The Principle of Collective Responsibility
Protection Against Social Revolution
A week ago, the UNIAN telegraph channel reported on the defection of sixty Russian soldiers. It would seem that this act should have aroused sympathy and respect for the Ukrainian observer, at least in words, because the more Russian soldiers follow the example of these, the better for the people of Ukraine. But the news about the desertion was accompanied by a contemptuous comment: “That’s right, Russian soldier, go back to your mother’s house to make bread, you have no business on Ukrainian soil”. There may be nothing for Russian soldiers to do on Ukrainian soil, but such a tone will hardly encourage them to leave it. Why, instead of telling the enemy soldier: “You’re a human being, not a schmuck, don’t let them send you to the slaughter like a sheep!” they tell him: “You’re a schmuck and behave like a schmuck — run away!” Well, isn’t that silly? Alas, not stupidity, but normal logic for a statesman.
If one says openly today that the goal of the Russian soldier does not coincide with that of the Russian command, tomorrow someone may decide that the goal of the Ukrainian soldier does not necessarily coincide with that of his commander either. Sowing social discord in Russia can also be reaped in Ukraine. Bad examples are contagious. Today a Russian soldier decides that it is normal and not shameful to leave a war he does not want, and tomorrow a Ukrainian soldier will do the same.
Yes, today a Ukrainian will not decide this, because today for him to leave the front means to let the enemy into his home. But tomorrow everything can change. And a soldier must obey his commander regardless of whether he is defending his land, conquering someone else’s or suppressing a rebellion. By the way, the Ukrainians are different because they have never been shy about sending their authority to the right place. Hence the Maidan. But for the authorities themselves it is a sharp knife.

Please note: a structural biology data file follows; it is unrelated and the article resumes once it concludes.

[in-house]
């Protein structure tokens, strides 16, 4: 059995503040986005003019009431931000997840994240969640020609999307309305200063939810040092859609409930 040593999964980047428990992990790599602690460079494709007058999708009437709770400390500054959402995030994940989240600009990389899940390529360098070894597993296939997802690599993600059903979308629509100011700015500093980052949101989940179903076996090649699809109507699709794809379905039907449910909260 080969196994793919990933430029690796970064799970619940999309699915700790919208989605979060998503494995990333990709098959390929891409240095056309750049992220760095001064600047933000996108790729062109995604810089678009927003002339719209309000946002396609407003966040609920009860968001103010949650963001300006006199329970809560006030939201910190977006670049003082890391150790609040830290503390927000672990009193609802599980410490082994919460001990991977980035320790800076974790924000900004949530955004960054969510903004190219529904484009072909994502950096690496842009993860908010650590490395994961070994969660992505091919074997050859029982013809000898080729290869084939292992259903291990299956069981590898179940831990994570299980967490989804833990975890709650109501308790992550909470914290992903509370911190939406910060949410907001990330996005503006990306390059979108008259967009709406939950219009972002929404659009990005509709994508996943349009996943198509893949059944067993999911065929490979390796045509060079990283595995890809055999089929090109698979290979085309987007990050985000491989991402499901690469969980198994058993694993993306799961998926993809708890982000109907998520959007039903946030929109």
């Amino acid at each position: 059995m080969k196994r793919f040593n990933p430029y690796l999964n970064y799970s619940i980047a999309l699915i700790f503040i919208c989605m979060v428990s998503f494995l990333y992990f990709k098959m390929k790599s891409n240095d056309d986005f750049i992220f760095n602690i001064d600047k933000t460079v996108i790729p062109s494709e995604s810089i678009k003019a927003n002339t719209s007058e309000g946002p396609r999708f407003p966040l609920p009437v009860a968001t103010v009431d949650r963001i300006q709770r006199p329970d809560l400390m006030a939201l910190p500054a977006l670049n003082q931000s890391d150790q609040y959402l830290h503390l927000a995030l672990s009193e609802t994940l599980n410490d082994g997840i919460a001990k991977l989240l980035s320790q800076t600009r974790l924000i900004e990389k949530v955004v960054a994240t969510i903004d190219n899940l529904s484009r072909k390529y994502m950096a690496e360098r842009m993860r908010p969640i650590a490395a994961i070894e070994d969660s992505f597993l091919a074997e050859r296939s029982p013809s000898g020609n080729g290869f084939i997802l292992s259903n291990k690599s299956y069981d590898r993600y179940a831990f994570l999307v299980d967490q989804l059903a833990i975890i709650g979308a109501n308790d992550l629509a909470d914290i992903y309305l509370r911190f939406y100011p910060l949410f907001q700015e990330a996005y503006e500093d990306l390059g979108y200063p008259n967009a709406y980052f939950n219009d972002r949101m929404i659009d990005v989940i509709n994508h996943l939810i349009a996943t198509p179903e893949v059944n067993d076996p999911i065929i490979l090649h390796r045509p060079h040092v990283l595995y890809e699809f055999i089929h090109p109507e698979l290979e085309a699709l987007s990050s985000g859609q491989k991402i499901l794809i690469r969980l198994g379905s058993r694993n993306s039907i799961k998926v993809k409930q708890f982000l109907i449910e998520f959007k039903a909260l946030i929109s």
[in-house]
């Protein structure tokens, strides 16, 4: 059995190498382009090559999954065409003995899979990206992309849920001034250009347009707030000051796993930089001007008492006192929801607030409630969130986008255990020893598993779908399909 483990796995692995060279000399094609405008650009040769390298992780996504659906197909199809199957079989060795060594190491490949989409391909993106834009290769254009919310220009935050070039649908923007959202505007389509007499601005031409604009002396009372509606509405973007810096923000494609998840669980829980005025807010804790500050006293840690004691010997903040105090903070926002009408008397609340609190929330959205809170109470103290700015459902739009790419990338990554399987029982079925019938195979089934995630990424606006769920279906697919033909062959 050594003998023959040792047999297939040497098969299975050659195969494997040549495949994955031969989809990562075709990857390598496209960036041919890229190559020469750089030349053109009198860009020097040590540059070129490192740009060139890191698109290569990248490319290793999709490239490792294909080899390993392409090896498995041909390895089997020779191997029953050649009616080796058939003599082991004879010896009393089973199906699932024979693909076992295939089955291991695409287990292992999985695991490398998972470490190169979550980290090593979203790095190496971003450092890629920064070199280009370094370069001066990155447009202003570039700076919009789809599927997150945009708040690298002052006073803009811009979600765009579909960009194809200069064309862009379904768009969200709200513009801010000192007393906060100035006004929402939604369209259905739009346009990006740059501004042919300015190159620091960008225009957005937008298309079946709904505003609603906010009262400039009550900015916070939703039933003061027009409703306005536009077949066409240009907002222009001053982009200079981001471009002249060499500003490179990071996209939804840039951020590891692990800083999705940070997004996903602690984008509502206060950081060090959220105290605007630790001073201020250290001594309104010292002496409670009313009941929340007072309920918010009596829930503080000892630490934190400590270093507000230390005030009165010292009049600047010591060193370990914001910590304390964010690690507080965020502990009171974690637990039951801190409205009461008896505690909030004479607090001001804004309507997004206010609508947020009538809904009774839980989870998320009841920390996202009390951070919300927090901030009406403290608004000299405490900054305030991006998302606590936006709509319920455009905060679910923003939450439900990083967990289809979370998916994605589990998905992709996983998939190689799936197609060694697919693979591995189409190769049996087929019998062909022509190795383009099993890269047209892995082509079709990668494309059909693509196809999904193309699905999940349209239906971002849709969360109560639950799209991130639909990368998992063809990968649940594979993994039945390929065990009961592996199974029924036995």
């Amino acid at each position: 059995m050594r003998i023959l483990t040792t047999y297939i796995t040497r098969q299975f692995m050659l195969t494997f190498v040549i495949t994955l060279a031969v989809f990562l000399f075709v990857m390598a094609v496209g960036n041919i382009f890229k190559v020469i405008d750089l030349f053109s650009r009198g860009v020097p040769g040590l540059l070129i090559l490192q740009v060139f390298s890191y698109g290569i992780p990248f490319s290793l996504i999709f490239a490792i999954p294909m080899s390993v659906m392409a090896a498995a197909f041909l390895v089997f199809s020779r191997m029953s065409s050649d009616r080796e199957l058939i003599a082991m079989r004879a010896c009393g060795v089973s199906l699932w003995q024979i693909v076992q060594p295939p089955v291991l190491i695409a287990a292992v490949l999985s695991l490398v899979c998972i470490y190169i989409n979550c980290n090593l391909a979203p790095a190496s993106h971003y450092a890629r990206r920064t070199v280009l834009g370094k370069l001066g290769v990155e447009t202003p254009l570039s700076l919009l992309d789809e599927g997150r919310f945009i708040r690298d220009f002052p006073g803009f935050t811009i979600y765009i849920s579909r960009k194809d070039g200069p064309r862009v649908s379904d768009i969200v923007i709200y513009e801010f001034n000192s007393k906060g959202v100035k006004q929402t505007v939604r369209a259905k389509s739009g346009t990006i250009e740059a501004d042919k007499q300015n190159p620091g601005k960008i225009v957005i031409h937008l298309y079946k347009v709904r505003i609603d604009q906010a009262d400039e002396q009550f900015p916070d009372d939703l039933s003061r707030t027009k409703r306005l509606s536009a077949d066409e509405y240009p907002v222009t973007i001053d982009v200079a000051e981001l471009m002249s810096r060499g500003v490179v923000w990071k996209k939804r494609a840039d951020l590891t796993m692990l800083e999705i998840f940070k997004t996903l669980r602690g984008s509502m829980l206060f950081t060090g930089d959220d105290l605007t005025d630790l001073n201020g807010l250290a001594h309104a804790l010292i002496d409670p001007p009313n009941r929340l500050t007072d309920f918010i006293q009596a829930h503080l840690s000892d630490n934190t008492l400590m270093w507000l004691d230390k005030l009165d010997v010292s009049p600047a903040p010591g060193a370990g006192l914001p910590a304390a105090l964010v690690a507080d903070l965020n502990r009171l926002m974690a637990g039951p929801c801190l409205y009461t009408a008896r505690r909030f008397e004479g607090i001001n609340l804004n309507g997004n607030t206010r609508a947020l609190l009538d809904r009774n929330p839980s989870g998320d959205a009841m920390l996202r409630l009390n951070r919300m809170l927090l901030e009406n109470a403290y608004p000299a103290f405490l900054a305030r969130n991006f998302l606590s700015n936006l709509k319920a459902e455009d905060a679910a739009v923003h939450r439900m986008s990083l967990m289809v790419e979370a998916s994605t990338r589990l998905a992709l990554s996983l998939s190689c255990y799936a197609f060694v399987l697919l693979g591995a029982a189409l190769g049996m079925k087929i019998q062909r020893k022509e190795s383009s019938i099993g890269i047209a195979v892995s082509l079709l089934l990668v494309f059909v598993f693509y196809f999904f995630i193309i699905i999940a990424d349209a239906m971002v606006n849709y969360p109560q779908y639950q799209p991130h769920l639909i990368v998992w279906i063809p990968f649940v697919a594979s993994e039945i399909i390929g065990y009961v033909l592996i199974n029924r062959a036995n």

That is why no turning of the national war into civil war and no seeking of allies according to the social principle rather than citizenship is acceptable to the Ukrainian authorities. As for any other. That sixty enemy soldiers came out of the war is good, but that they can set an example for their own, even if not now, but in some completely different situation, is bad. So they must not look like heroes, but cowards. Though sometimes it takes more courage to defect than to fight.
Hence the principle of collective responsibility. If we assume that not all Russians are for Putin, then we can assume that not all Ukrainians are against him either. That not everything is determined by a passport. That the people and the party are not necessarily one, as they used to say in the USSR. Or people and power, translated into modern language.
But if everything is defined by a passport, no social discord is possible. What kind of revolution can there be if the entire country is united? Nothing. Anyone who opposes the government is a traitor. The nation must be united. And no help from fellow classmates if they have a different nationality. They are the enemy. If the division into natives and outsiders is based on nationality, then for a worker the boss “employer” is a natives if he has the same nationality. And a policeman is one’s own, while a worker with a different citizenship is a stranger. What kind of revolution is this?
So anyone who claims that all Russians, all Chinese or all citizens of Papua New Guinea are to blame for something, this (or that) someone is a contra. Of course, one can assert all sorts of abominations not out of malice, but out of stupidity. But this only means that one can also become a counter-revolutionary (or counter-revolutionary) through stupidity. But why a person became a control, this is the next question.